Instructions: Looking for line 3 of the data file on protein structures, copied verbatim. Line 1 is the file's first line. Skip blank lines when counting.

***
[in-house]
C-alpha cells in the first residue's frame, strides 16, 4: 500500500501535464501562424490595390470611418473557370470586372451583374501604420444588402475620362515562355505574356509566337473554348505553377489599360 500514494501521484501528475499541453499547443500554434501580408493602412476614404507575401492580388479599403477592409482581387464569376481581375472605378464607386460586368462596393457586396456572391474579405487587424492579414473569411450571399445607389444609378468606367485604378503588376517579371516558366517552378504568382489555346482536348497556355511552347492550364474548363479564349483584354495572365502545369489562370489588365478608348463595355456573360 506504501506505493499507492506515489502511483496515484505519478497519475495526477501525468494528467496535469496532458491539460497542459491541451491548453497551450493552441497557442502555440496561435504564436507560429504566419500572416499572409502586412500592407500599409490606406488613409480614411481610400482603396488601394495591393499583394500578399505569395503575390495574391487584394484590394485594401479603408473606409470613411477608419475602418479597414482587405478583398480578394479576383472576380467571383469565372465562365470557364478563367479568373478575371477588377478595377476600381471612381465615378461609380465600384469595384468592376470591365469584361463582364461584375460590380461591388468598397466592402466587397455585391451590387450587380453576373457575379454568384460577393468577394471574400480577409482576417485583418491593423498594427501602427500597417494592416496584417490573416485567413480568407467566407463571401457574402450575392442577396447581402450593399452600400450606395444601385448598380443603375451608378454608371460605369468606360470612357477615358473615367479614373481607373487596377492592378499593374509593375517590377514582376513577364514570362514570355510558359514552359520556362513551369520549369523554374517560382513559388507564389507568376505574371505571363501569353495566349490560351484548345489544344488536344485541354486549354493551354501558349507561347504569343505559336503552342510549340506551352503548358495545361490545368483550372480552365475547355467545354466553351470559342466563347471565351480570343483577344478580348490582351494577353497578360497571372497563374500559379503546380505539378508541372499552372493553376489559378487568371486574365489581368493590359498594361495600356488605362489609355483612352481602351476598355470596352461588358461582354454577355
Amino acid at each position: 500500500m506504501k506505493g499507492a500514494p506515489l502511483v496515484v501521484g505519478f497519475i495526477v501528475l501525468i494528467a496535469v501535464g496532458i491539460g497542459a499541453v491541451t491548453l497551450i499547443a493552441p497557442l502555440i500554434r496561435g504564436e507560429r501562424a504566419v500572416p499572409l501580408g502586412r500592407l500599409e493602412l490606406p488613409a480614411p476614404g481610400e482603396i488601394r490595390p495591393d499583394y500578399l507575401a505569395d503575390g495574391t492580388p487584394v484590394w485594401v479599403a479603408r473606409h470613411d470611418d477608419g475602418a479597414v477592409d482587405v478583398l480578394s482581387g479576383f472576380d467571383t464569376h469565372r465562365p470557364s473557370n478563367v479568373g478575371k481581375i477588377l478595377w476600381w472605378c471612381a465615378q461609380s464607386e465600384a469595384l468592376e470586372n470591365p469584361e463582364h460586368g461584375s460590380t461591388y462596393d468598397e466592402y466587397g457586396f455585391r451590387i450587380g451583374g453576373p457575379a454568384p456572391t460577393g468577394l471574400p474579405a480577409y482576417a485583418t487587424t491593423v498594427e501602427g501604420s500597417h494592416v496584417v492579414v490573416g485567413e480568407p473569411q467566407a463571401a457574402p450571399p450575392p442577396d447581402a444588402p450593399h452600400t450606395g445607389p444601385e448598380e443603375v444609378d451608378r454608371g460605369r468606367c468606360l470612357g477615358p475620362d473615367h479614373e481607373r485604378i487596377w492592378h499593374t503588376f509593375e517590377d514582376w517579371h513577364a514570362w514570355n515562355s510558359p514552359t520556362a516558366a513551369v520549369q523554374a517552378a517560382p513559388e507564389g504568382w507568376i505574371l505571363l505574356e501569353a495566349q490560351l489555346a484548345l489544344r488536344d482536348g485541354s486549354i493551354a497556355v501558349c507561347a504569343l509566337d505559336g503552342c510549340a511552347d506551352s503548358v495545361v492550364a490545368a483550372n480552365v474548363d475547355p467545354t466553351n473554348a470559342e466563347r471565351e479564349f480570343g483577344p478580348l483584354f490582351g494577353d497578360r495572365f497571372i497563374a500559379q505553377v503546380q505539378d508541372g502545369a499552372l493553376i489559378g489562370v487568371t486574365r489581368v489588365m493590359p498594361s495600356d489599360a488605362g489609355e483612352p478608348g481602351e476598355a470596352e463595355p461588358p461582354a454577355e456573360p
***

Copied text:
Amino acid at each position: 500500500m506504501k506505493g499507492a500514494p506515489l502511483v496515484v501521484g505519478f497519475i495526477v501528475l501525468i494528467a496535469v501535464g496532458i491539460g497542459a499541453v491541451t491548453l497551450i499547443a493552441p497557442l502555440i500554434r496561435g504564436e507560429r501562424a504566419v500572416p499572409l501580408g502586412r500592407l500599409e493602412l490606406p488613409a480614411p476614404g481610400e482603396i488601394r490595390p495591393d499583394y500578399l507575401a505569395d503575390g495574391t492580388p487584394v484590394w485594401v479599403a479603408r473606409h470613411d470611418d477608419g475602418a479597414v477592409d482587405v478583398l480578394s482581387g479576383f472576380d467571383t464569376h469565372r465562365p470557364s473557370n478563367v479568373g478575371k481581375i477588377l478595377w476600381w472605378c471612381a465615378q461609380s464607386e465600384a469595384l468592376e470586372n470591365p469584361e463582364h460586368g461584375s460590380t461591388y462596393d468598397e466592402y466587397g457586396f455585391r451590387i450587380g451583374g453576373p457575379a454568384p456572391t460577393g468577394l471574400p474579405a480577409y482576417a485583418t487587424t491593423v498594427e501602427g501604420s500597417h494592416v496584417v492579414v490573416g485567413e480568407p473569411q467566407a463571401a457574402p450571399p450575392p442577396d447581402a444588402p450593399h452600400t450606395g445607389p444601385e448598380e443603375v444609378d451608378r454608371g460605369r468606367c468606360l470612357g477615358p475620362d473615367h479614373e481607373r485604378i487596377w492592378h499593374t503588376f509593375e517590377d514582376w517579371h513577364a514570362w514570355n515562355s510558359p514552359t520556362a516558366a513551369v520549369q523554374a517552378a517560382p513559388e507564389g504568382w507568376i505574371l505571363l505574356e501569353a495566349q490560351l489555346a484548345l489544344r488536344d482536348g485541354s486549354i493551354a497556355v501558349c507561347a504569343l509566337d505559336g503552342c510549340a511552347d506551352s503548358v495545361v492550364a490545368a483550372n480552365v474548363d475547355p467545354t466553351n473554348a470559342e466563347r471565351e479564349f480570343g483577344p478580348l483584354f490582351g494577353d497578360r495572365f497571372i497563374a500559379q505553377v503546380q505539378d508541372g502545369a499552372l493553376i489559378g489562370v487568371t486574365r489581368v489588365m493590359p498594361s495600356d489599360a488605362g489609355e483612352p478608348g481602351e476598355a470596352e463595355p461588358p461582354a454577355e456573360p